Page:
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Britannia by Peter Milligan – A Comic Review

IMG_0555.PNGWhen I initially saw the cover for Britannia–written by Peter Milligan and illustrated by Juan José Ryp–I knew that I absolutely had to read this trade paperback graphic novel. It screamed “Imperial Rome,” which is a subject that I’m immensely fascinated by. It’s actually pretty hard not to be intrigued by something that explores the Roman invasion of the Isle of Britannia with a mash-up of the majestic Gods and Goddesses, the primal power of nature that’s known as Druidism, and tons of blood to be worthy of a Roman tale. However, it saddens me to say that the execution of this title was less than desirable.

Britannia revolves around the legionnaire, Antonius Axia, and how he becomes the first detective of Rome. Convinced by the head of the Vestal Virgins to save one of their own from a ritual sacrifice, Axia is shanghaied into a very bloody and slightly disturbing situation. The story then flashes forward about five years where he is established as the First Detective. An event from his past arises, and he sets off to Britannia to conquer a Devil long-forgotten.

The very first thing that I noticed about the comic was the art-style. It brilliantly captures the brutality of the time period and the visceral nature that Ancient Rome is famous for. The contrasting panels between Imperial Rome and the primitive nature of Britannia are stunningly encomiastic to the overall setting and atmosphere for the story. With each issue’s finale, the reader is provided with a small blurb regarding some historical information that offers more insight into the lore that creates the foundation for the tale of Britannia.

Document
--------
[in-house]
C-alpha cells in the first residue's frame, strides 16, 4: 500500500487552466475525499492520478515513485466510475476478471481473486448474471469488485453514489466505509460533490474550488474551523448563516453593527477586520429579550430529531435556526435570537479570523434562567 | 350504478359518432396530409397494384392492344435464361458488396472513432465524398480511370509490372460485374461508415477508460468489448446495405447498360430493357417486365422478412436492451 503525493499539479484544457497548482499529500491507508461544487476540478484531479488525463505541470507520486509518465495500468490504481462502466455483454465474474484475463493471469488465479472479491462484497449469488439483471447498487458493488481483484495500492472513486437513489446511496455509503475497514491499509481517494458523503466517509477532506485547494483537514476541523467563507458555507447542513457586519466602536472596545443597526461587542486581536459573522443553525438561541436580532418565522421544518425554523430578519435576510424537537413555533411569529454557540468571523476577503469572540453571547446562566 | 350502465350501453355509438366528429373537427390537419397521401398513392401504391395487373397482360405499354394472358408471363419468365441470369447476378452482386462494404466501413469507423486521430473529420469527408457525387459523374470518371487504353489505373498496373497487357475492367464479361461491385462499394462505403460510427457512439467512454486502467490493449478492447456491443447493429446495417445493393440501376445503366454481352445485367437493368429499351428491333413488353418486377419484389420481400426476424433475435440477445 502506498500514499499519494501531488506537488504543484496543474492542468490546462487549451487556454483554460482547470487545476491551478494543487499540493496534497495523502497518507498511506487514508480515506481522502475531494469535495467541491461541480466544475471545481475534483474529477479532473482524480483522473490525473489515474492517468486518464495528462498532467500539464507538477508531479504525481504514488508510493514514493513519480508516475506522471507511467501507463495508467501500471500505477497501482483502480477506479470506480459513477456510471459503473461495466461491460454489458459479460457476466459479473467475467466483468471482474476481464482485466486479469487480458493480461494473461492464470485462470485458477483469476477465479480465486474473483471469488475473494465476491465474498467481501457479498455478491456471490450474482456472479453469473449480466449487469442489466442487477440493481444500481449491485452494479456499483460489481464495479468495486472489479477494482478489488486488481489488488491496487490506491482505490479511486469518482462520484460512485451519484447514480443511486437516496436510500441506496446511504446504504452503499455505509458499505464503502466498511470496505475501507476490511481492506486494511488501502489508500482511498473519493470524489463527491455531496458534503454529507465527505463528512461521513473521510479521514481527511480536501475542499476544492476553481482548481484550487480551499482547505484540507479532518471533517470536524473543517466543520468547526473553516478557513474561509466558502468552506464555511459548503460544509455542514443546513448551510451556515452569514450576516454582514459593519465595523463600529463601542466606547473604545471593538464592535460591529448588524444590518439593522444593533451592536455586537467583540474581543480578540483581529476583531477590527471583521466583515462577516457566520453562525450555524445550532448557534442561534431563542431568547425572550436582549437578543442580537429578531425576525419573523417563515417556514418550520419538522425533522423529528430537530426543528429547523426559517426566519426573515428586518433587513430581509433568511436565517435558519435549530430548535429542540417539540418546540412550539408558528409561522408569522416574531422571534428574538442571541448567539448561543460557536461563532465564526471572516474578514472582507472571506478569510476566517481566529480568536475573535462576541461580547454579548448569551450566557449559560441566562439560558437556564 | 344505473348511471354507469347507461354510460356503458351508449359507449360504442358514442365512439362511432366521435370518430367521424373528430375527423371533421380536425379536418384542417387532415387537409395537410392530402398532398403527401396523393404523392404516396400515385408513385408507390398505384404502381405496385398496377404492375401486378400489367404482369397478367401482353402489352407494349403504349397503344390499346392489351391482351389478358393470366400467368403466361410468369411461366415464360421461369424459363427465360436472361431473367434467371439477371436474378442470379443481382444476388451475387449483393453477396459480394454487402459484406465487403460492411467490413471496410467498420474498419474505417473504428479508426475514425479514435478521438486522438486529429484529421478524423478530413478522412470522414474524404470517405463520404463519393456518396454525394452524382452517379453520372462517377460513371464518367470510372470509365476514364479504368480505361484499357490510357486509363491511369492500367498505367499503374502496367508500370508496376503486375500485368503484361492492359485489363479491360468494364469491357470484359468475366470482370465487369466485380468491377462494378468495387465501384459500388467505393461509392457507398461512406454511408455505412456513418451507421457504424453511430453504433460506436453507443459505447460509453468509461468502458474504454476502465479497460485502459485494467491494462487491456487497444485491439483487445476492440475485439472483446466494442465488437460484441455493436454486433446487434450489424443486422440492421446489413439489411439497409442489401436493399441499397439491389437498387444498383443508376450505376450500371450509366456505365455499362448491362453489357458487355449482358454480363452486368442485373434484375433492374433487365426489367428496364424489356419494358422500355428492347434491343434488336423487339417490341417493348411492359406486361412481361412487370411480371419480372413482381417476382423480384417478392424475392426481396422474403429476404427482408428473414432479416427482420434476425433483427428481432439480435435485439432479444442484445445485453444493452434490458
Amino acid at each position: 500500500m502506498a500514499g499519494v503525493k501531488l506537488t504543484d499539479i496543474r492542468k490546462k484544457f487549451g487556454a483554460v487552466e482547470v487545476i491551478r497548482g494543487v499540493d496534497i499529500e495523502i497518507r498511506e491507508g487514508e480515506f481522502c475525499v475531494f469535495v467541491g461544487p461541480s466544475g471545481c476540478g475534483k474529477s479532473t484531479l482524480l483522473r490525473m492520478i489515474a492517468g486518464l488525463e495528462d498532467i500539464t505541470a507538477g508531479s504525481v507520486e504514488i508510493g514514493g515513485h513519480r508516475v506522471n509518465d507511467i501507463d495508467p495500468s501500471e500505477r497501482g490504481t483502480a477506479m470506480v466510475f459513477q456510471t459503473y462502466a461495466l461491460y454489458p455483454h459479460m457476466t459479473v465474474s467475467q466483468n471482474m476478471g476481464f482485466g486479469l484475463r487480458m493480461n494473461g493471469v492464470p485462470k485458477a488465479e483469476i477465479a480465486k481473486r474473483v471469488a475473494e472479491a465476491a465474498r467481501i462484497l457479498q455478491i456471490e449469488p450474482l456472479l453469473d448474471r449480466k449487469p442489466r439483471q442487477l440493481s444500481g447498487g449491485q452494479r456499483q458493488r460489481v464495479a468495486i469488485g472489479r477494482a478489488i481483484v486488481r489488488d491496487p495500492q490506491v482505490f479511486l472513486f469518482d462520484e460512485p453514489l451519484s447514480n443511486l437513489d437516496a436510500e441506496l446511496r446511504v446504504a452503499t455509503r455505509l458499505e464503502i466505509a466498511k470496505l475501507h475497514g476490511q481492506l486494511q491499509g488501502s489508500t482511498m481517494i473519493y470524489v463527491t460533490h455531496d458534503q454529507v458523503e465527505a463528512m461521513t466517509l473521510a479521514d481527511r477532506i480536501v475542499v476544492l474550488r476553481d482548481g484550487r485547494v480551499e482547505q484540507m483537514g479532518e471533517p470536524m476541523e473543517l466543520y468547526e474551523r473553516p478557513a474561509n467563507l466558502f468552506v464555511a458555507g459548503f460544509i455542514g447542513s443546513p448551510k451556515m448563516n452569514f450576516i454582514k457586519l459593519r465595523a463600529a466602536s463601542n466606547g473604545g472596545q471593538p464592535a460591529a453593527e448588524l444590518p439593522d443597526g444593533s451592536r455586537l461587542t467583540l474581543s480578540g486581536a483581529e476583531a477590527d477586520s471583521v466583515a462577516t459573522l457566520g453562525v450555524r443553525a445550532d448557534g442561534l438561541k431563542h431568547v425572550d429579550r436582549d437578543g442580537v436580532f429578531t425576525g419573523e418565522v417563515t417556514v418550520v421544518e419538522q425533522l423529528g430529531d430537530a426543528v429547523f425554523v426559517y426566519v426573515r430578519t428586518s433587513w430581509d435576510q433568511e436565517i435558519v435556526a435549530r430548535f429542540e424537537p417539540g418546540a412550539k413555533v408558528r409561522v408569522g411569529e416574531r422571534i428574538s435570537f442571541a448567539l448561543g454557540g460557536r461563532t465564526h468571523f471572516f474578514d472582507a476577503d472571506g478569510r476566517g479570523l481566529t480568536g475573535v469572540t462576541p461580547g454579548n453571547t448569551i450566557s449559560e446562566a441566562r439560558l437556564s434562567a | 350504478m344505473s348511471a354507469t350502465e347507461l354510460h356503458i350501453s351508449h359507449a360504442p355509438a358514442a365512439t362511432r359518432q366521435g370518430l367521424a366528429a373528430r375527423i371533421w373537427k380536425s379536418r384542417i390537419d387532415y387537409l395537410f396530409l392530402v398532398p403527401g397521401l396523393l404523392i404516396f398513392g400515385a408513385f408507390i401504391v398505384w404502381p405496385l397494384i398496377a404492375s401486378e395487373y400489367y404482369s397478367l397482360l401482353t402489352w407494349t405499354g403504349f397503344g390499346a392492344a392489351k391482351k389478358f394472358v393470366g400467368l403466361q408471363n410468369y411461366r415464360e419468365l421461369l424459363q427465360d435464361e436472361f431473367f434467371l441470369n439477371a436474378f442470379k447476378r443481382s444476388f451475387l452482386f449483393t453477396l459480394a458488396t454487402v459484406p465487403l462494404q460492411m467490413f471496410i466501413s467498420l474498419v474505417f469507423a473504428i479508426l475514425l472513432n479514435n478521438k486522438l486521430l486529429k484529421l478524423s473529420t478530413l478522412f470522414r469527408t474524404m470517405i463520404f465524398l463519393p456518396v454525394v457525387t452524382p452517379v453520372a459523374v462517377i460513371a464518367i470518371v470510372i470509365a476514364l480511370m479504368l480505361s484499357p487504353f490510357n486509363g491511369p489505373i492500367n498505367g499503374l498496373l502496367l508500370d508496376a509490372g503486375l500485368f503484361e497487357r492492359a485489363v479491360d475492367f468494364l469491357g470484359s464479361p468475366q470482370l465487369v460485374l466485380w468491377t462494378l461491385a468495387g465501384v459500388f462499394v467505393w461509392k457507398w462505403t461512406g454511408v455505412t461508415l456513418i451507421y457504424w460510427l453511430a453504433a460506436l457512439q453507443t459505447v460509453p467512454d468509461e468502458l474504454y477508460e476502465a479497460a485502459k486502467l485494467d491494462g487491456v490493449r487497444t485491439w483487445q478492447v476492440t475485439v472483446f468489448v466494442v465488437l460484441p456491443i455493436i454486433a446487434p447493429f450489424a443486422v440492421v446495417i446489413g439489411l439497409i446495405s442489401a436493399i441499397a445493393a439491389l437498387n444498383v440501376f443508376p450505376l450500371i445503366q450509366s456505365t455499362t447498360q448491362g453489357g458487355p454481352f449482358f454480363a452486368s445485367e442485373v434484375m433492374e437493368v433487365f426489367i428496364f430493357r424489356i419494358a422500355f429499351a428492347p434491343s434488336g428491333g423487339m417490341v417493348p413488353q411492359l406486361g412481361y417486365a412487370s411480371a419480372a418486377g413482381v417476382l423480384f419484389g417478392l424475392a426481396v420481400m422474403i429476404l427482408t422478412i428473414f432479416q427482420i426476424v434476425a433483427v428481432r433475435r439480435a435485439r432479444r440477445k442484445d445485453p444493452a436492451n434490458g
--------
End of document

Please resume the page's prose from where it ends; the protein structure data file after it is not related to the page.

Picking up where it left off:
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Fantastic artwork is a wonderful thing, but in the end it’s nothing more than just eye-porn if you don’t have the writing to back it up, which is the case for Britannia. The story ended up feeling horribly rushed, unevenly paced, and quite forced. There were moments where I honestly felt as if Milligan tossed a bunch of facets from the Ancient world into a blender and the resulting hot-mess became our primary plot. With such intelligent artwork and the compelling notion, I expected far more. It deserved plenty of attention to detail and more fleshed out storytelling.

If you’re a fan of Roman history, or Druid mythos, then you may want to take a look at this comic (mostly for the artwork). Aside from the drawings, there really isn’t much here to hold your attention, or provide you with any sort of cohesive reading experience.

2 virgins outta 5!

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